Chapter Twenty-Three: How Social Media Goes Hand in Hand with Cyberbullying

Almost all parents and grandparents can relate to bullying issues from their own experiences in school. Bullying is an age-old issue that is oftentimes at the center of movies and television shows. What is most surprising is that, with all of this technology and awareness of bullying, this issue of bullying has only gotten worse in recent years. Despite the many anti-bullying campaigns that are sprouting up on social media websites and kid’s television networks, the incidence of bullying in schools and online continues to exist and even expand into new arenas.

Online Bullying

In this day and age, not only do the regular school bullies still exist, but the bullying and harassment now extends to school children even after they get home. It is harder for children now to come home and escape from the pressures at school as "nine in ten (93%) of teens have a computer or have access to one at home." With access to a computer, kids and teens are able to easily log on to websites that put stress on them not only to conform to societal pressures, but also to their smaller scale school norms and peer pressures. A bully that may have harassed your child at lunch is now able to come home and continue to bully your child from the comfort of their own home, safely masked behind a computer screen. Whether it is through "private" instant messages, or in public view on social media websites for all to see, this bullying trend has increased in recent years. 81% of teens "agree that bullying online is easier to get away with than bullying in person."

It is not necessarily the case that kids have gotten meaner, per say, but the consequences they seem to face are less harsh and simply put, the Internet is too wide a place to monitor everyone’s activities. More kids are beginning to feel safer and more able to get away with harassing others online because most kids do not tell others when they are being harassed. Not only that, if they were to even tell anyone they were being harassed, it would be extremely difficult to pinpoint exact evidence of bullying because of the fine lines between bullying and Internet freedom.

Cyberbullying is still a fairly new phenomenon, and many law enforcement agencies, as well as schools, are working hard to establish regulations and consequences for what is appropriate and inappropriate for kids to say to each other online. Social media is an extremely open forum that a majority of teenagers’ use, so it is difficult to pinpoint what to limit and what language is appropriate to use on such a boundless interface. Of the 85% of youths ages 13-17 using social networking accounts, 33% of them have been actual victims of cyberbullying. It is believed, though, that more than half of cyberbullying victims do not report their abuse to anyone, so this number may very well be higher than actually reported.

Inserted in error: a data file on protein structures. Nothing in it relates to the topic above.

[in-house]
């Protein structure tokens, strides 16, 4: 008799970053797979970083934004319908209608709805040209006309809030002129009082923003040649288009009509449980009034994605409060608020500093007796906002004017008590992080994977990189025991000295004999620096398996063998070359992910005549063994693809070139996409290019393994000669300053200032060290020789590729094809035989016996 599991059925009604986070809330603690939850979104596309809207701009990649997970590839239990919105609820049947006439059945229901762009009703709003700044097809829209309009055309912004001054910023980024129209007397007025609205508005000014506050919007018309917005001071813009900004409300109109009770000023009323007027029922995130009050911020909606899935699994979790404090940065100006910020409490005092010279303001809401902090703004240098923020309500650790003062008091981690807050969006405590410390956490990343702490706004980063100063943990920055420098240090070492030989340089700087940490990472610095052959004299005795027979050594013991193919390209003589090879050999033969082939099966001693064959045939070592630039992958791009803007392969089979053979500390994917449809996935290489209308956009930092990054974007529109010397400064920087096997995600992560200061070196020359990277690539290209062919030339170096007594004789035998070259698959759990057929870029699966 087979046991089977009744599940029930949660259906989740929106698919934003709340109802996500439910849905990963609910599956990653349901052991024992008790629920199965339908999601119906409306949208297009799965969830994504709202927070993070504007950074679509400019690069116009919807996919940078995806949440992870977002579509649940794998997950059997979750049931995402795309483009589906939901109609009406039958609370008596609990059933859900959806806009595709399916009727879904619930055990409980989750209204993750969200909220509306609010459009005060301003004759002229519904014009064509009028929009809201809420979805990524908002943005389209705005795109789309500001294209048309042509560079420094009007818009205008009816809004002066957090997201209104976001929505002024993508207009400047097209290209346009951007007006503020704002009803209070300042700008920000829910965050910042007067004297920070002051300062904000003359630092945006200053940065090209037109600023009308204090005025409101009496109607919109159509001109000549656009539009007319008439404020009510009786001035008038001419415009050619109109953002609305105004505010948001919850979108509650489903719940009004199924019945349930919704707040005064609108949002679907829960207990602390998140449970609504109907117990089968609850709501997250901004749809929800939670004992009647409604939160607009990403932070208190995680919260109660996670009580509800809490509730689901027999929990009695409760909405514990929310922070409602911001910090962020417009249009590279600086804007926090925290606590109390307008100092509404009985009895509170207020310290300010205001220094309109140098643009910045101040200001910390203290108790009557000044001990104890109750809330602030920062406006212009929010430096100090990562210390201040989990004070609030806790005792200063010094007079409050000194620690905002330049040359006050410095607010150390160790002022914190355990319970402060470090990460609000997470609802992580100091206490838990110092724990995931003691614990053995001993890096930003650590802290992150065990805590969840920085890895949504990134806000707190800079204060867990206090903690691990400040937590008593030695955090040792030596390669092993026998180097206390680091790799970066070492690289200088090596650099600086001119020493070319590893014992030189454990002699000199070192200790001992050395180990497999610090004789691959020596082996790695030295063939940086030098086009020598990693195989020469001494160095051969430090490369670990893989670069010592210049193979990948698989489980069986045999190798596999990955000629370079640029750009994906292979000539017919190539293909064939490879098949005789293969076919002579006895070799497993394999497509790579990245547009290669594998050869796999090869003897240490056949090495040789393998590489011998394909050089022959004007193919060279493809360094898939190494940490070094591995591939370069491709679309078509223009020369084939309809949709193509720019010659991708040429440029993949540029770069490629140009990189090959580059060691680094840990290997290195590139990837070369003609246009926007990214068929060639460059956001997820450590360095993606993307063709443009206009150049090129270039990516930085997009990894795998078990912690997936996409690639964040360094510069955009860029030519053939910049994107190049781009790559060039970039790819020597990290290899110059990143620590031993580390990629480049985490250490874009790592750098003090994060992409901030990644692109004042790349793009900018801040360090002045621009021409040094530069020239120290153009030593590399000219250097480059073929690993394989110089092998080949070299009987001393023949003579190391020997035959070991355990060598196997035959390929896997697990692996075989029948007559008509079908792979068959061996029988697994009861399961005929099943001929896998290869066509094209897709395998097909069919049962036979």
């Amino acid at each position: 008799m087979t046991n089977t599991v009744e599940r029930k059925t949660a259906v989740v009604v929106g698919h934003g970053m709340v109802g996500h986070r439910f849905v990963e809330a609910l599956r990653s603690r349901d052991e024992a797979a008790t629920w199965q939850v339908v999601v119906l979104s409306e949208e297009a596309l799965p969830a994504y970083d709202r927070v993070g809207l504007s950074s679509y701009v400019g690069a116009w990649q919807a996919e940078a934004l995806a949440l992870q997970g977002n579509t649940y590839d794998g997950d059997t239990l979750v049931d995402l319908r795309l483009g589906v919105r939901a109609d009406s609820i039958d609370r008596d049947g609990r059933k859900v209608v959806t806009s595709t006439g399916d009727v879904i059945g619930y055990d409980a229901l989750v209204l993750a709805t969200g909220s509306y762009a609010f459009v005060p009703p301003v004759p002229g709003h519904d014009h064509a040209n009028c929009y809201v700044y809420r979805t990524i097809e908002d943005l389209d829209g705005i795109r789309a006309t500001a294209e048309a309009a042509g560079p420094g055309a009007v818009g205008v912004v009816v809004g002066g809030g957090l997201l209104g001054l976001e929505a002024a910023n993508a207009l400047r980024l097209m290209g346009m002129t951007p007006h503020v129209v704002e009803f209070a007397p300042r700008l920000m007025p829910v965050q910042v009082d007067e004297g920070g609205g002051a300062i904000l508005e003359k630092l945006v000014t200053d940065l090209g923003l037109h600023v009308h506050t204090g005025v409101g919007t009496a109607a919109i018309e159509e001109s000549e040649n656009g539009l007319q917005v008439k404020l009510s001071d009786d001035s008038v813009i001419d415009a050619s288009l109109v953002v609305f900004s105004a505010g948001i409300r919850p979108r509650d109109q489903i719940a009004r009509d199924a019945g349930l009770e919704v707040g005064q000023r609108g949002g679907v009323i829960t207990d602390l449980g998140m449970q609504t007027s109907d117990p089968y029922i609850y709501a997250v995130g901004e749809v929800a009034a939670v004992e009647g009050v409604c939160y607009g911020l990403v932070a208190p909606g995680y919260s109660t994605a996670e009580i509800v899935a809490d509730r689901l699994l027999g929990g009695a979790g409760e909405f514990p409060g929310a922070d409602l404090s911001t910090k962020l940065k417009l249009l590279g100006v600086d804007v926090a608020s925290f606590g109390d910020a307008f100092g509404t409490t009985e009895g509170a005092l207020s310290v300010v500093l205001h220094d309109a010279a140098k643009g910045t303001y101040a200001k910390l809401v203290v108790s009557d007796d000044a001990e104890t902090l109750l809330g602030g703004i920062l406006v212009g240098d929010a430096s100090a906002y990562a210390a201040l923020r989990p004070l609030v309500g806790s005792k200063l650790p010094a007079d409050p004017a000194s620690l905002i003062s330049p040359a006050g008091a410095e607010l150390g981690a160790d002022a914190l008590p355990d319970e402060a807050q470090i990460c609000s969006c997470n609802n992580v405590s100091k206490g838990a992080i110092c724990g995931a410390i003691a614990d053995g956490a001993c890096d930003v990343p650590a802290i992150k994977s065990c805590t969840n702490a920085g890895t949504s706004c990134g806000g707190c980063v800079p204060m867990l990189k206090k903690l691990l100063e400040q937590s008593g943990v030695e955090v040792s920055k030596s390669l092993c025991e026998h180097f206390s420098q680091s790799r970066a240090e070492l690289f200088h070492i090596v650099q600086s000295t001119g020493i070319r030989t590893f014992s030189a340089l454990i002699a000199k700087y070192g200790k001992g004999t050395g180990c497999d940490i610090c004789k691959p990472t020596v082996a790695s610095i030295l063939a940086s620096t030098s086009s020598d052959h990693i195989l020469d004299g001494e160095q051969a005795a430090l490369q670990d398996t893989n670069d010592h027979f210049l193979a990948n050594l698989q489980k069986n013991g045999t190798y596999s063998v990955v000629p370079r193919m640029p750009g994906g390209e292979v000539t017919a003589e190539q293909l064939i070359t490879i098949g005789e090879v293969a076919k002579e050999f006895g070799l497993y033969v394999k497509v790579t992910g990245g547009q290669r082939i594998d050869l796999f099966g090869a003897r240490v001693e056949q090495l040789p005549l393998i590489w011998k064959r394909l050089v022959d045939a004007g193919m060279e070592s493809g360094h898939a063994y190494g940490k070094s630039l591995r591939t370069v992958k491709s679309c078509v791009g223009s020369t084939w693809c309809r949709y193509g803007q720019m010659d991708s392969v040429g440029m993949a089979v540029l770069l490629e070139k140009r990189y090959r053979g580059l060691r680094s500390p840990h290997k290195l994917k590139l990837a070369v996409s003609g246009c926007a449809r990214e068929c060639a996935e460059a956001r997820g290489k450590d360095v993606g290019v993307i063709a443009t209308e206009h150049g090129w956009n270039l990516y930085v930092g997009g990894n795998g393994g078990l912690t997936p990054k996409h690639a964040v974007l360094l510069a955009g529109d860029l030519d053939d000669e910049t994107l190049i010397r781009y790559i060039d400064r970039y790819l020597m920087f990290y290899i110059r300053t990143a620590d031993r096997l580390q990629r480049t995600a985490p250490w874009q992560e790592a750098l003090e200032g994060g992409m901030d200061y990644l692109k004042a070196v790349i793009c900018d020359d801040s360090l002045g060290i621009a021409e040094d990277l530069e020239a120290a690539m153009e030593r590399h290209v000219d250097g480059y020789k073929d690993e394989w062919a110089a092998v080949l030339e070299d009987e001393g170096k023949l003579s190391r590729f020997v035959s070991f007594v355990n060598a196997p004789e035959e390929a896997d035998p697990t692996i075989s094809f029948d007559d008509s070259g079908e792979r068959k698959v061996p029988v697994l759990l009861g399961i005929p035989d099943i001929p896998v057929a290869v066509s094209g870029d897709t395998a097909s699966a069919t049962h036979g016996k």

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Social Media and Bullying

Social media is a dangerous platform not only for instigating or being a victim of cyberbullying, but also for being a standby of the harassment. "95% of social media-using teens who have witnessed cruel behavior on social networking sites say they have seen others ignoring the mean behavior; [and] 55% [of those] witness this [type of behavior] frequently." Sometimes being an onlooker to cyberbullying may be just as harmful as being the actual bully. Unfortunately, with the increase of the number of social media websites and access to them, it is getting easier and easier to become an onlooker of such a tragic new "trend." Social media only increases the pressures already put on adolescents and teens by mainstream media and their peers at school. Whereas before the surge in popularity of social media websites happened, teens were not necessarily surrounded by these pressures around the clock. With social media platforms accessible at home, on laptops, tablets, and cell phones, these pressures are only getting exponentially larger.